Writer of Jewish dating op-ed in Washington Post apologizes

Casey Purcell’s essay on swearing off Jewish men sparks ire online.

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April 4, 2018 01:53
4 minute read.
Writer of Jewish dating op-ed in Washington Post apologizes

A general view of the exterior of The Washington Post Company headquarters in Washington. (photo credit: REUTERS/JONATHAN ERNST)

It took a few days for the full Internet outrage machine to kick in – perhaps the Passover and Easter weekend delayed things. But when a Washington Post op-ed from last week caught attention online, the reactions were swift and brutal.

And five days after it was published, the writer has issued an apology for its contents.

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The article in question, “I Am Tired of Being a Jewish Man’s Rebellion,” by Carey Purcell, was published online in the Washington Post’s “Solo-ish” section on Thursday. In it, Purcell details two long-term relationships she – a Christian from the US South – had with Jewish men, which both ended in heartbreak.

“Not being Jewish,” she wrote, “was not the official reason either of these relationships ended.” But, she noted, both men went on to later marry Jewish women.

And despite statistics she cited on the high rate of intermarriage among American Jews, Purcell nevertheless concluded that “dating me had been their last act of defiance against cultural or familial expectations before finding someone who warranted their parents’ approval.” She ended by swearing off ever dating Jewish men in the future.

When the op-ed began circulating online on Sunday and Monday, the responses ranged from outraged and angry to confused or amused – with a healthy dose of mockery.

And there were many parts of the essay that were ripe for censure.

As when Purcell detailed her WASP credentials making her irresistible to the rebelling Jewish man: “I’m blond, often wear pearls, and can mix an excellent and very strong martini.

Manners and etiquette are important to me, and when I’m stressed, I often cope by cleaning.” Or her interactions with one of her boyfriend’s mothers, who “was extremely overbearing, somehow getting my cellphone number and calling me, asking where her son was.”

On Tuesday, Purcell broke her social media silence and published a blog post apologizing for the op-ed.

“I am truly sorry I offended so many,” she wrote. “It was never my intention to disrespect the Jewish faith or anyone who engages in Jewish customs, traditions or religious beliefs... I realize now that I touched among serious issues for Jewish people in America and worldwide, for which I sincerely apologize.”

But during Purcell’s silence, she found herself the target of a host of mocking tweets and posts, including a Forward satire titled “How Dare Jewish Men Keep Breaking Up With Me.”

WHILE PURCELL was quiet until Tuesday, her editor, Lisa Bonos, took to Twitter to defend the op-ed and her decision to green-light it.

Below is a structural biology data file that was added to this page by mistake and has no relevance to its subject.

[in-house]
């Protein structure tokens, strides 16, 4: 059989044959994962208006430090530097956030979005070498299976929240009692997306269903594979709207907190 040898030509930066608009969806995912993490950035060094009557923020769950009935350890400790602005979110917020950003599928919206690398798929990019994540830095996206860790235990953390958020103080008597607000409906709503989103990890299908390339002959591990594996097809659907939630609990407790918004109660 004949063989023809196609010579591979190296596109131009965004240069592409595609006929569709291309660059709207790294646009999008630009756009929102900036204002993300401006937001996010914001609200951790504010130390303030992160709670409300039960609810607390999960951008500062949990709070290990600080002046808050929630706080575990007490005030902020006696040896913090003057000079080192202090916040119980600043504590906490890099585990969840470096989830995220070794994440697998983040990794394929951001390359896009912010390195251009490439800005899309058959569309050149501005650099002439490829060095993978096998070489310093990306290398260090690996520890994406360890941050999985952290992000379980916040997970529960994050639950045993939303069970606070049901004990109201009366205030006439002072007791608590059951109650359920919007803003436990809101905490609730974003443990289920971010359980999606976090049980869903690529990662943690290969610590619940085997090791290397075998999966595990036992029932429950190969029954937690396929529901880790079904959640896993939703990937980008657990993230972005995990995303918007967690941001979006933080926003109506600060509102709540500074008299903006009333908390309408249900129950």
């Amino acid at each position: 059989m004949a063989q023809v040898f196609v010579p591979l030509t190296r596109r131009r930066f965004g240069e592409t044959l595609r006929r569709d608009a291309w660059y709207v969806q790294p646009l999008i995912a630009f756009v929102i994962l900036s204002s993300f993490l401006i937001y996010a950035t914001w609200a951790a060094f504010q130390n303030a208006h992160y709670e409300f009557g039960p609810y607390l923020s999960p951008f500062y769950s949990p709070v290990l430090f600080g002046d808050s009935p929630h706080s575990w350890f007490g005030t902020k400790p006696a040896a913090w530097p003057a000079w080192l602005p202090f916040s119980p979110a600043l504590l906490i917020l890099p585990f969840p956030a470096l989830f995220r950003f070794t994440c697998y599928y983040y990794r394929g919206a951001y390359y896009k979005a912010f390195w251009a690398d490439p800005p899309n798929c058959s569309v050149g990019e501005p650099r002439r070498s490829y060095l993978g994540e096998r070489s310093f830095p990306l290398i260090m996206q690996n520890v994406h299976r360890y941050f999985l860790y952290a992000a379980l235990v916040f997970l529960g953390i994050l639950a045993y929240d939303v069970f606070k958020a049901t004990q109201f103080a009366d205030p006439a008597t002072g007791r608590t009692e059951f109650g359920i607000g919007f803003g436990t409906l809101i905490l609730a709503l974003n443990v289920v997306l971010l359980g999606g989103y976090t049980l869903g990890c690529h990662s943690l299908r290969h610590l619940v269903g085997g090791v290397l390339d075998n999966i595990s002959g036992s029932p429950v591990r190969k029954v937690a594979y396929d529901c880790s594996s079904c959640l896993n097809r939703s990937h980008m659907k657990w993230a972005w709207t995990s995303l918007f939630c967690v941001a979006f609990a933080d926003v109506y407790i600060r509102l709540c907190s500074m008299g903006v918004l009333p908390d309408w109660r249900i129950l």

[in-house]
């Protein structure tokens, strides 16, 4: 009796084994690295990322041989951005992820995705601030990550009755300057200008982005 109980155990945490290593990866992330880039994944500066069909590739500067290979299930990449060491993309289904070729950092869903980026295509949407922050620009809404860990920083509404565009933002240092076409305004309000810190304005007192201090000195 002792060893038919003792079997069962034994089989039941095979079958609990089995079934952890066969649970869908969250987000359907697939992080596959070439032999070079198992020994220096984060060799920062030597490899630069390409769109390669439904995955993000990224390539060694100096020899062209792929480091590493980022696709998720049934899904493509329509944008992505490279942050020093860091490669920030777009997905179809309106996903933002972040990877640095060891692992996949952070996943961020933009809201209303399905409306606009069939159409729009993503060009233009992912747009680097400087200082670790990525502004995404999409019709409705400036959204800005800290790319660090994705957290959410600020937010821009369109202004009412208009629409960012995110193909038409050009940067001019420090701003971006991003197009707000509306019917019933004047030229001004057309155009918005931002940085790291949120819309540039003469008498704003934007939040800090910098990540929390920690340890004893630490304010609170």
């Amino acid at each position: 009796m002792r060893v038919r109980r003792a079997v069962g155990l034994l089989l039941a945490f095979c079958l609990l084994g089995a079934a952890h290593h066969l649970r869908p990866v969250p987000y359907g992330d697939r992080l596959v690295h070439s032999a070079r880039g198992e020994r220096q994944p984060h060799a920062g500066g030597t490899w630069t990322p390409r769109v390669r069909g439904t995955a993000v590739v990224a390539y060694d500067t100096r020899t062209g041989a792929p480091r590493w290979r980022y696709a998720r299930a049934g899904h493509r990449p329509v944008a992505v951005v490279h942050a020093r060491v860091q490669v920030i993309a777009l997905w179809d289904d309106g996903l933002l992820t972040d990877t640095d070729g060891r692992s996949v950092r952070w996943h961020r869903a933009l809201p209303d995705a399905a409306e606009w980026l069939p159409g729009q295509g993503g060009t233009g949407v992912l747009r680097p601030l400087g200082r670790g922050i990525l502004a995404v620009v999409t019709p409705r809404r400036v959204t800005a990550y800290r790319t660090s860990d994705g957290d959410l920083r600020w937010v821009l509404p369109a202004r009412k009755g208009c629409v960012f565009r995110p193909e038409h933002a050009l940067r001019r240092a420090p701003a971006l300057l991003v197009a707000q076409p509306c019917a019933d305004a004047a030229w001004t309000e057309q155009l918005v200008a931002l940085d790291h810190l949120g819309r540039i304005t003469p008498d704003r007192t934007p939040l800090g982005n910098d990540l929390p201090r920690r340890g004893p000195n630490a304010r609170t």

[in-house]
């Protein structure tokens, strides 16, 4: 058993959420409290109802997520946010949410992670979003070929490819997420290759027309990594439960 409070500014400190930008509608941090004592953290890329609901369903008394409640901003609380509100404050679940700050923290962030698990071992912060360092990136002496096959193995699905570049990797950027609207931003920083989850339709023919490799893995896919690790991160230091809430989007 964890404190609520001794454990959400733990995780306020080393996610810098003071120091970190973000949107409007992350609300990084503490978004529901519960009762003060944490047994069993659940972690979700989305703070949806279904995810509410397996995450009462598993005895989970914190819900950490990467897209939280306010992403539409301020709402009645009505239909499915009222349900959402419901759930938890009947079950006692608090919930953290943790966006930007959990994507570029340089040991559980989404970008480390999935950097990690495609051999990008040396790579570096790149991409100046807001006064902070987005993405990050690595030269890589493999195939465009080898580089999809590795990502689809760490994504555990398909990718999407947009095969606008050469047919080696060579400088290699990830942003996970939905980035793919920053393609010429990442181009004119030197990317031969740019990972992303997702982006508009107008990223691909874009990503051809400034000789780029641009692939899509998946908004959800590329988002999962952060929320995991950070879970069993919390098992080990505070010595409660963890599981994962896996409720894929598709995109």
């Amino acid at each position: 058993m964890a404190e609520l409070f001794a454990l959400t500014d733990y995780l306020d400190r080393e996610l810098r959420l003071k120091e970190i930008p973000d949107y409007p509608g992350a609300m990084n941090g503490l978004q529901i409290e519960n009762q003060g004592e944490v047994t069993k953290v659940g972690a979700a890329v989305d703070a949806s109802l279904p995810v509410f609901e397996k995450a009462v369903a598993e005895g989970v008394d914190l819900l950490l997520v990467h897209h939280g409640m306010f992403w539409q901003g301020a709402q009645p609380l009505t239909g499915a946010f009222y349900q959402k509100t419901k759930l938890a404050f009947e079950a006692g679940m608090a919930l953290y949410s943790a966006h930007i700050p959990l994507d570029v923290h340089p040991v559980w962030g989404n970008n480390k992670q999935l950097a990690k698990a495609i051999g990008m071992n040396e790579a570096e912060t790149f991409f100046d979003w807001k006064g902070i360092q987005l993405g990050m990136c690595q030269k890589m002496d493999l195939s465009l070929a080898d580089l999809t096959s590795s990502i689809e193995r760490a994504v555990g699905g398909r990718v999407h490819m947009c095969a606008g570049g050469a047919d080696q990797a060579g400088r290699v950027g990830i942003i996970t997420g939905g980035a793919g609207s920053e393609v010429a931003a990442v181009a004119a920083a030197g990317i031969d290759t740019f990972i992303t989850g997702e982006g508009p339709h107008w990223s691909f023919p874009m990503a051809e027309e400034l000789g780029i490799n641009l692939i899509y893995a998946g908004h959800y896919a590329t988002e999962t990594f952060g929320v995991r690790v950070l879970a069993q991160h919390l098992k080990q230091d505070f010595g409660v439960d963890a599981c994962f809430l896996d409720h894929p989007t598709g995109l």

“The essay was clearly about her experience,” Bonos wrote.

“That’s why it’s labeled as PERSPECTIVE).”

She added that “yes, I’m Jewish. And the product of a happy interfaith marriage.

Religious identity plays a big part in people’s dating decisions and interfaith relationships *are* hard.”

But plenty of people – including some celebrities – were not having it.

Actor David Krumholtz (Numb3rs, Harold & Kumar) accused Bonos of publishing “a petty racist sensationalist article at a dangerous time to do so.” He added that he could understand those on Twitter calling for Bonos to be fired: “Many are sick of the petulant ignorant paranoia of racists pervading our media and democracy. The fact that you won’t acknowledge your poor choice speaks volumes about your overcompensating EGO.”

Former child actress Mara Wilson – best known for her roles in Mrs. Doubtfire and Matilda – called the article extremely misguided and under-researched, to say the least, and borderline dangerous at a time when this country has become fraught with increased antisemitism.” She told Purcell that “I am sorry you had trouble dating Jewish men. I bet the world’s tiniest fiddler on the world’s tiniest roof is playing for you.”

Few in the twitterverse had anything nice to say – or any sympathy – for Purcell or Bonos.

New York Times writer Taffy Brodesser-Akner wondered if “maybe these Jewish men aren’t leaving you because you’re not Jewish as much as they’re leaving you because you hate Jews?” And Helen Rosner, a writer for The New Yorker, tweeted that “it’s definitely not super racist and pathologically narcissistic to write an op-ed in a major newspaper about how you’re done dating people of one specific religion, no sirree bob.”

Chabad social media director Mordechai Lightstone tweeted a thanks to Purcell “for getting so many Jewish men to talk about dating Jewish women.”

He lamented the way the article – and many stereotypes and portrayals – demonize Jewish women. “I don’t think Carey meant anything personally wrong with this. But there’s something deeply shameful about our society and how it allows us to so consistently shame Jewish women.”


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